Friday, May 31, 2013

Doomed: Teasing Out the Story Behind Roger Corman’s Fantastic Four

 Well, it’s time to start working on your superhero costume for the San Diego Comic-Con. And it’s time to support a super-project that’s just been launched by my buddy, Mark Sikes, along with filmmaker Marty Langford. Back when I was Roger Corman’s story editor at Concorde-New Horizons, Mark served as Roger’s casting honcho. One of his most challenging gigs was finding the cast, on a hurry-up basis, for a little superhero flick called The Fantastic Four, based on the Marvel Comics characters, that was being co-produced on the cheap by Concorde and a German company, Neue Constantin. 

A lot of us know what happened next. The film was shot, the cast and crew were ecstatic, and a big publicity push was under way, much of it funded by the actors themselves. Then came word that Constantin’s Bernd Eichinger had just paid big bucks for Roger’s share of The Fantastic Four. Eichinger promptly shelved the finished movie, presumably to make way for a lavish studio version that finally appeared in 2005. The original prints of the Concorde quickie were supposedly destroyed, but pirated copies have been circulating ever since. Now Mark and Marty are out to satisfy our craving to know exactly what happened. They’re planning a full-length documentary called Doomed! The Untold Story of Roger Corman’s The Fantastic Four.  To finance this labor of love, they’re calling on the film’s many fans to cough up some dough. (This crowdfunding idea is really taking off: I’m told that even Roger – who’s richer than God -- is using it to help pay for a shoestring remake of Munchies. But I digress.)
Here’s the scoop: Mark and Marty have set up an Indiegogo campaign to raise the $52,000 they need to make their movie happen. Naturally, donors get some very cool perks. But the deadline is June 20, so time is flying. (You might also check out the official Doomed Facebook site.)
What makes Doomed sound so promising is that most of the creative forces behind Concorde’s Fantastic Four are already on board. One of them is Carl Ciarfalio, stuntman extraordinaire, who impersonates The Thing in the movie. Carl has been part of some much more elaborate projects, like The Amazing Spider Man. But he relished the chance to work with director Oley Sassone and a talented cast, despite the privations everyone faced on set. For instance, “The suit that they made for me was really spot-on. But they didn’t have the budget to put a cool suit on underneath it. So I was wearing 15 pounds of rubber every day,” without a cooling system to provide basic comfort. Ouch!

Nonetheless, Carl sees the film’s awkward special effects (like Dr. Reed Richards’ impossibly stretchy limbs) as part of its charm. When watching today’s big-budget superhero movies, the audience knows it’s “just a bunch of guys on green-screen, with stuff goin’ on behind ‘em.” By contrast,  Concorde’s Fantastic Four plays like an homage to the mid-twentieth-century world of Marvel Comics. Says Carl, “That’s what makes this film cult-like, because it’s kind of a throwback to the Fifties and Sixties films that they used to make before special effects were a big deal.” 

Even at the time, Carl didn’t assume The Fantastic Four would lead him to fame and fortune. But the movie’s cast thought they were participating in something special. “And it was. It was something special. I knew out of the gate.” That’s why it hurts to have been part of a film that will never officially be seen. Doomed  is guaranteed to bring us a lot of great stories about that.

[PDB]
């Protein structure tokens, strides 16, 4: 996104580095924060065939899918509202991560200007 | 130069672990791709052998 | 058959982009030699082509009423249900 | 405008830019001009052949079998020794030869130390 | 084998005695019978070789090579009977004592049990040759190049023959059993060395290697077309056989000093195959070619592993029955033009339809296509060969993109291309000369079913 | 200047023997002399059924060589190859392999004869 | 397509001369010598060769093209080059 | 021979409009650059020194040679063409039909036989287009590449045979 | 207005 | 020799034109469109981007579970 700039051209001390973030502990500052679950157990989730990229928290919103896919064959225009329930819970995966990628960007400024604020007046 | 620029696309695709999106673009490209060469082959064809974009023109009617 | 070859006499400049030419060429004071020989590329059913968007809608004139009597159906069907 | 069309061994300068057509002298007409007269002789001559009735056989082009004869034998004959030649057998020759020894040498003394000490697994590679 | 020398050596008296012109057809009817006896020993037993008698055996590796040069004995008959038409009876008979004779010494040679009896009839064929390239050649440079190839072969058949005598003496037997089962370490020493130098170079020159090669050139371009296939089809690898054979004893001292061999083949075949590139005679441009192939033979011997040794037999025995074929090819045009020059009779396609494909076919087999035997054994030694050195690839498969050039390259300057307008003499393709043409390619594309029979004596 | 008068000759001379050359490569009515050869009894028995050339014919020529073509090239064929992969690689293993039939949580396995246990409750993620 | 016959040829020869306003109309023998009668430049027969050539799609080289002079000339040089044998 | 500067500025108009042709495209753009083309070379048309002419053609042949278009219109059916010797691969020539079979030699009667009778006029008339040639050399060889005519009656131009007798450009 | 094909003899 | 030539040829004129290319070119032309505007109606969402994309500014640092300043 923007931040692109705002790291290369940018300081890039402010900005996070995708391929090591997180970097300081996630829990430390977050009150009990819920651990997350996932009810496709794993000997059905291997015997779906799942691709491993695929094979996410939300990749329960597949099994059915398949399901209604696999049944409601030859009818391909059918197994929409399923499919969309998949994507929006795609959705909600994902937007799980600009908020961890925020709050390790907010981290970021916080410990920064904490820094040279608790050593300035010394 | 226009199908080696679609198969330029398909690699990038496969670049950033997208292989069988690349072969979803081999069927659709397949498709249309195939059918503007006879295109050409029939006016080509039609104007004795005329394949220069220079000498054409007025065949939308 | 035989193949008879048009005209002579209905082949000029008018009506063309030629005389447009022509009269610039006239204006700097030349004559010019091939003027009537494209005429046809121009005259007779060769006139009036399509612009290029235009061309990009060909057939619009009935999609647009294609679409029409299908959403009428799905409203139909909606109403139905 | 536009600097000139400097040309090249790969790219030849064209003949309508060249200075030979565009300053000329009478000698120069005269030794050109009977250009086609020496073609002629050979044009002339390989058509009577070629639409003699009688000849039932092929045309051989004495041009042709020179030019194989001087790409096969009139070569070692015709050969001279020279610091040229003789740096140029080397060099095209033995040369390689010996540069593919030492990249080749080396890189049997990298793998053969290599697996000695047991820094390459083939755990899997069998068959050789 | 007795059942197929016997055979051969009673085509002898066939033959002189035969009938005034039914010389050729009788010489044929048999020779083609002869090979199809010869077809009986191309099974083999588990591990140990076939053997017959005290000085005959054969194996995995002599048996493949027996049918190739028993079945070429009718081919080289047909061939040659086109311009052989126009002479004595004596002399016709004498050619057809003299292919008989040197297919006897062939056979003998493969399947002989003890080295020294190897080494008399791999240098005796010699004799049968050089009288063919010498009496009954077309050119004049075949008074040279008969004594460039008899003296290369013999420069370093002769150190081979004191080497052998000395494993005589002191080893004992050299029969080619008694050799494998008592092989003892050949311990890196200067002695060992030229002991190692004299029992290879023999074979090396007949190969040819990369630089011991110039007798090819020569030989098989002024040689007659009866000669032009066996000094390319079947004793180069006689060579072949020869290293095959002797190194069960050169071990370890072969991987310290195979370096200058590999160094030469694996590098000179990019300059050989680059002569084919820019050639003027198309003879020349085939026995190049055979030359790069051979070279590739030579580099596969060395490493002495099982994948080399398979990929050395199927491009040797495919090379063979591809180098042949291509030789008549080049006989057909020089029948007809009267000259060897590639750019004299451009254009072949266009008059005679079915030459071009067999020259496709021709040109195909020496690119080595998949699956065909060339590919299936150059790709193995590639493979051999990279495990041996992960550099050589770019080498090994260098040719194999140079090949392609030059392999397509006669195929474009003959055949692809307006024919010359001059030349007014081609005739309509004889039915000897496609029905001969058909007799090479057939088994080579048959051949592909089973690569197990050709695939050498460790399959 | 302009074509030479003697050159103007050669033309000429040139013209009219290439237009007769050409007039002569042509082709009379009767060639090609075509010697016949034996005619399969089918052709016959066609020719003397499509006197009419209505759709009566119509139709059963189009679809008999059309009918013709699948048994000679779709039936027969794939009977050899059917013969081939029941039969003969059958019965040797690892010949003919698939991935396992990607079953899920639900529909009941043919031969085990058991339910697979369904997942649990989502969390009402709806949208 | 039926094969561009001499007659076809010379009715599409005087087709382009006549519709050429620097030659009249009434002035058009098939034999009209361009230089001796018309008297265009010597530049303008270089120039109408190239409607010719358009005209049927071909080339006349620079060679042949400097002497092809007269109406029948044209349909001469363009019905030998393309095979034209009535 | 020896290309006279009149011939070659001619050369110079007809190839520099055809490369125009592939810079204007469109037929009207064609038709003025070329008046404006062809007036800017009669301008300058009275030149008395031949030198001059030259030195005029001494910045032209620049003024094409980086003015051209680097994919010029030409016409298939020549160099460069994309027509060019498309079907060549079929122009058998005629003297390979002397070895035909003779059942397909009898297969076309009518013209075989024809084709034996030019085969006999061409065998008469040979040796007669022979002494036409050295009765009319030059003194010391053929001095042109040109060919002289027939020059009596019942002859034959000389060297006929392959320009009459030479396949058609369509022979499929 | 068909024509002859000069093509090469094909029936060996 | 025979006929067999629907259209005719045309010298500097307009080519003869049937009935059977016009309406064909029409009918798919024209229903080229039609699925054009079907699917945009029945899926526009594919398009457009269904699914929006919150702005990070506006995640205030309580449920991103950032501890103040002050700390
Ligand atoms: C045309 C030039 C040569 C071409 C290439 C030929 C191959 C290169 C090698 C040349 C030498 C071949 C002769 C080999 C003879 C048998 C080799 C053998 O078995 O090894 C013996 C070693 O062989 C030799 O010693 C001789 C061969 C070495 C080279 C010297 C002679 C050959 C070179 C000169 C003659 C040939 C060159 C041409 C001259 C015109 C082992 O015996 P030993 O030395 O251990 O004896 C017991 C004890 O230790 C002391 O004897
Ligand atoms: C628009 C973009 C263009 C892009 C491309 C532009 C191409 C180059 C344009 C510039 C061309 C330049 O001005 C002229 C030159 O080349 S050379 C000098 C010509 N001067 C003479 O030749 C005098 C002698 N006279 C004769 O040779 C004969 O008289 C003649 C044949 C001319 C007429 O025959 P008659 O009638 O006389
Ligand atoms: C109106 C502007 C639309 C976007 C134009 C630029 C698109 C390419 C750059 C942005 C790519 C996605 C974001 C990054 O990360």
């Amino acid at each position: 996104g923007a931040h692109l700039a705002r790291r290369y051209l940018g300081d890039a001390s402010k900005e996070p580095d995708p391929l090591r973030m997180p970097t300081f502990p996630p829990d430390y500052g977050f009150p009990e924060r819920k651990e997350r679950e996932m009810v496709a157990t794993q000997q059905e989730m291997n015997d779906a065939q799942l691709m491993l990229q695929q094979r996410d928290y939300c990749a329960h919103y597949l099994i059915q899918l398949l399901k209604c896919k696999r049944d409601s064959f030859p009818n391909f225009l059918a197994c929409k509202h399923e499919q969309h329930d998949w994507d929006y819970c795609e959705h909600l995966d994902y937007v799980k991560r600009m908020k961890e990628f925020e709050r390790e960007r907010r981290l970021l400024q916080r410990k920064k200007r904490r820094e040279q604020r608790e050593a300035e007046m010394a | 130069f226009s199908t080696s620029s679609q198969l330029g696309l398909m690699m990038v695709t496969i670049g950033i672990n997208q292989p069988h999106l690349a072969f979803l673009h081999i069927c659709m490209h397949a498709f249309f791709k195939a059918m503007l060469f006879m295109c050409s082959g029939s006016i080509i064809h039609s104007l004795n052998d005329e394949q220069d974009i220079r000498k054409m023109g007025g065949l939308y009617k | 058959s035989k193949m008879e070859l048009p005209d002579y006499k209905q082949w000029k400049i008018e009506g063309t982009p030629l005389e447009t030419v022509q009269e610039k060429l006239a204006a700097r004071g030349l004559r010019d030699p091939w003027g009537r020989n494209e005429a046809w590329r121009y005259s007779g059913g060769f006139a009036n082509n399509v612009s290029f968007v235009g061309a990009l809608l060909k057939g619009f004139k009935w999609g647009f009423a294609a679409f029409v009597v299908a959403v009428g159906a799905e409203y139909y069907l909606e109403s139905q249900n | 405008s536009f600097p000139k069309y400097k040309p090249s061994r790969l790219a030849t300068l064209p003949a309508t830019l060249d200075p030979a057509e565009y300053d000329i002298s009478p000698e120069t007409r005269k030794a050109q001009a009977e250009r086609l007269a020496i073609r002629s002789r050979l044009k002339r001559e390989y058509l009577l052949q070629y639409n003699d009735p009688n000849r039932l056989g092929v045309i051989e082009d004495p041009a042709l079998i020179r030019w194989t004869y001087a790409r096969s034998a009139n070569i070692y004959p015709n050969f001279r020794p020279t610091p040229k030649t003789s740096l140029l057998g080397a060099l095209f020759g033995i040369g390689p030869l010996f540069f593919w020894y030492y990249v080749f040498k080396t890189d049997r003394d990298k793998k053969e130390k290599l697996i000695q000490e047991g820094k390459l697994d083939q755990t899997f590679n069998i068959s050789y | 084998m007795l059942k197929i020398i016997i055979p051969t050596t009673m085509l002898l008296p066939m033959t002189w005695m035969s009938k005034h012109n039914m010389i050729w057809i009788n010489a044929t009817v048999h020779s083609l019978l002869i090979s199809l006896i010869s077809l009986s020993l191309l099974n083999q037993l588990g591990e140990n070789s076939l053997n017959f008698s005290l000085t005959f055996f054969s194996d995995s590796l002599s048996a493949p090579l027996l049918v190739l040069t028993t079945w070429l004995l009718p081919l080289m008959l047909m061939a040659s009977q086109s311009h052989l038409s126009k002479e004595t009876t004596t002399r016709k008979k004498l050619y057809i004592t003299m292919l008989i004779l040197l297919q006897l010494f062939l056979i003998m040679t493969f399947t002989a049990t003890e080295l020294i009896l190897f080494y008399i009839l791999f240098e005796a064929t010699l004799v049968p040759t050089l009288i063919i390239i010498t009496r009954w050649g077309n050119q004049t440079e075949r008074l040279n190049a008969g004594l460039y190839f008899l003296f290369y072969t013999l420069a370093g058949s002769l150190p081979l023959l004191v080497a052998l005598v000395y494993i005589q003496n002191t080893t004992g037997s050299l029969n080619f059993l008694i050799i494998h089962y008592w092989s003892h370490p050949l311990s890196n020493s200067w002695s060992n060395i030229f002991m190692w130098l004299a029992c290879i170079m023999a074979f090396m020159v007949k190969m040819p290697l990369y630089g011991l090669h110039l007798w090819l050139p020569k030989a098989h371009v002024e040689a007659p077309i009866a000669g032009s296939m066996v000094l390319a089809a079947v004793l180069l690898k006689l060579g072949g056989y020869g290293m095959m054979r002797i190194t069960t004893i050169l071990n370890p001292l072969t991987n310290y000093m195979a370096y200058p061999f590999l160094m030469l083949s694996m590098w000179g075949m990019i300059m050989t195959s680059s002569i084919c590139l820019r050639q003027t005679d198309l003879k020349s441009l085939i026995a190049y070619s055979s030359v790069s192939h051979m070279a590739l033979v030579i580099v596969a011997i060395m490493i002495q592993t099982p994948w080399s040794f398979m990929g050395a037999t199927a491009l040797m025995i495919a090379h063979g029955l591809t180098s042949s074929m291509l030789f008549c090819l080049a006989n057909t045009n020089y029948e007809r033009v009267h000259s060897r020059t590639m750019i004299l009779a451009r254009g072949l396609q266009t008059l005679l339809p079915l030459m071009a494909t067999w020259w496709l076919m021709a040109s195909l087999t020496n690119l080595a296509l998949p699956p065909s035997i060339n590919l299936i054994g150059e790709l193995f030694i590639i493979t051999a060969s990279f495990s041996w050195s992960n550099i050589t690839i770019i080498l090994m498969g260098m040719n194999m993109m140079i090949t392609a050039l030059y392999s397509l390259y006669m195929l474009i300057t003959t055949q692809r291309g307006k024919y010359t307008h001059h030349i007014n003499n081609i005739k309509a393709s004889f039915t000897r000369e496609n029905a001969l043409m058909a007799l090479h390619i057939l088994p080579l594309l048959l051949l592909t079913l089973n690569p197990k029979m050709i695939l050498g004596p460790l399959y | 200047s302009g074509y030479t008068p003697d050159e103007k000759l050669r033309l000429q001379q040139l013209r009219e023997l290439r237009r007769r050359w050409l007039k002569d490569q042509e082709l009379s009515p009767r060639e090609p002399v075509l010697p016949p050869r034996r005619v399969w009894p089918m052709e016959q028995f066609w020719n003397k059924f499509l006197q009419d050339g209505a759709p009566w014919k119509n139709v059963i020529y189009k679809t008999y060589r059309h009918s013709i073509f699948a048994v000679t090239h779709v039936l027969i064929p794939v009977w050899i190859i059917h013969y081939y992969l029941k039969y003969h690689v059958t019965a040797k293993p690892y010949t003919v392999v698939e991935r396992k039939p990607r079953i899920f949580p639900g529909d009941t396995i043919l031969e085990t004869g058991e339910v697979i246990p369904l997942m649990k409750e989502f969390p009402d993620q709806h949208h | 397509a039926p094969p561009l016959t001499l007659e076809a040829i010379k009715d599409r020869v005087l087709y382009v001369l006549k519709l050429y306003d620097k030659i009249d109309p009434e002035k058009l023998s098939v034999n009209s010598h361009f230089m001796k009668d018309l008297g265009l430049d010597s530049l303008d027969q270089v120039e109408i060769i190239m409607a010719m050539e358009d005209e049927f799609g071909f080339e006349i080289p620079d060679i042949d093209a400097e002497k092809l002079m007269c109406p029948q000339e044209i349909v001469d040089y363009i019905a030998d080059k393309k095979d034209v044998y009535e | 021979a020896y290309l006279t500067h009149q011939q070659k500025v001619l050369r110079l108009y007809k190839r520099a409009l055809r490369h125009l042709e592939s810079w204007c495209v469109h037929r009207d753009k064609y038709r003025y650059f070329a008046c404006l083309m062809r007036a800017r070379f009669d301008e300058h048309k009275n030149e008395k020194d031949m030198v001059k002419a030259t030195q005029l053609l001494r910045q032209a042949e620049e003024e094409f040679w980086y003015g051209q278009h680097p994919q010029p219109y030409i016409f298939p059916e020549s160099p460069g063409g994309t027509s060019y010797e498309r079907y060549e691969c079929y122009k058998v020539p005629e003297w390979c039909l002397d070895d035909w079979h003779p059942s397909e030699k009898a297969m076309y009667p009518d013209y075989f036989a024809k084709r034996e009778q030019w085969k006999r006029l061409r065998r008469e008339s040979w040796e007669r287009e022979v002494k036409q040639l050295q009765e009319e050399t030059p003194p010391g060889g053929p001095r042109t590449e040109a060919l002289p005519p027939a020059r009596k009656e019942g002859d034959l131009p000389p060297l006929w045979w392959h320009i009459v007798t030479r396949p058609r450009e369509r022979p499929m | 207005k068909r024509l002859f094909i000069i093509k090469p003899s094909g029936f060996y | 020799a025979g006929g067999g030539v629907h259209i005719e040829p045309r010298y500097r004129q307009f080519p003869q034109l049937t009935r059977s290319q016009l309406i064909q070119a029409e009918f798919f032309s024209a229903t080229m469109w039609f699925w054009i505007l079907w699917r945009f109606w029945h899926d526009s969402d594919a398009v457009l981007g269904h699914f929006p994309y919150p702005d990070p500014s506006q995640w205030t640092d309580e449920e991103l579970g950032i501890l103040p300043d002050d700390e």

Thanks, Carl, for supplying me with some of your own snapshots from the Fantastic Four shoot. 


  1. The machinations that go on in Hollywood still manage to boggle me - they certainly did in the mid 90's while this film was still ostensibly coming out, and Stan Lee was gushing about it in his editorial column that appeared in all Marvel comics back then. And then - the movie just disappeared. (Almost the same thing happened to their 90's Captain America movie - except it wasn't pulled back in an effort to hold on to the rights - it just didn't turn out well.)

    Years later a pal had moved to New York City, and he saw someone offering bootleg VHS copies on the street - he scooped one up for me - thinking he'd keep it if I didn't want it.

    I wanted it.

    I still own that tape - and while I know I shouldn't have benefitted a film pirate - when the movie is completely off the radar and unavailable - I will make an exception. The movie does have a rough charm - and Mr. Ciarfalio is the best thing in it - the other actors are okay - Alex Hyde White is pretty good - but Mr. Ciarfalio plays the Thing perfectly, and the suit is the best effect in the movie too. (Sorry it wasn't cooled.)

    I will check out the crowdfunding site - and I'm sure to donate - I want to see this documentary!

    Thanks for the heads up on it, Ms. G!

  2. My pleasure, Mr. C., and I'll pass along to Carl your praise of his performance.

  3. I remember reading about Corman's FF movie in a comics magazine back in the day and I was pretty excited to see it. And shortly after I recall an announcement that Chris Columbus was going to be a part of a big studio version in some capacity. And it seems he was some ten years later. He was also attached to a DEATH RACE 2000 remake at one time, too; around the same time if I remember right.

    I did enjoy the Thing suit in Corman's film much better, though.

  4. I'm impressed. And that hot, heavy suit sure made an impression on Carl!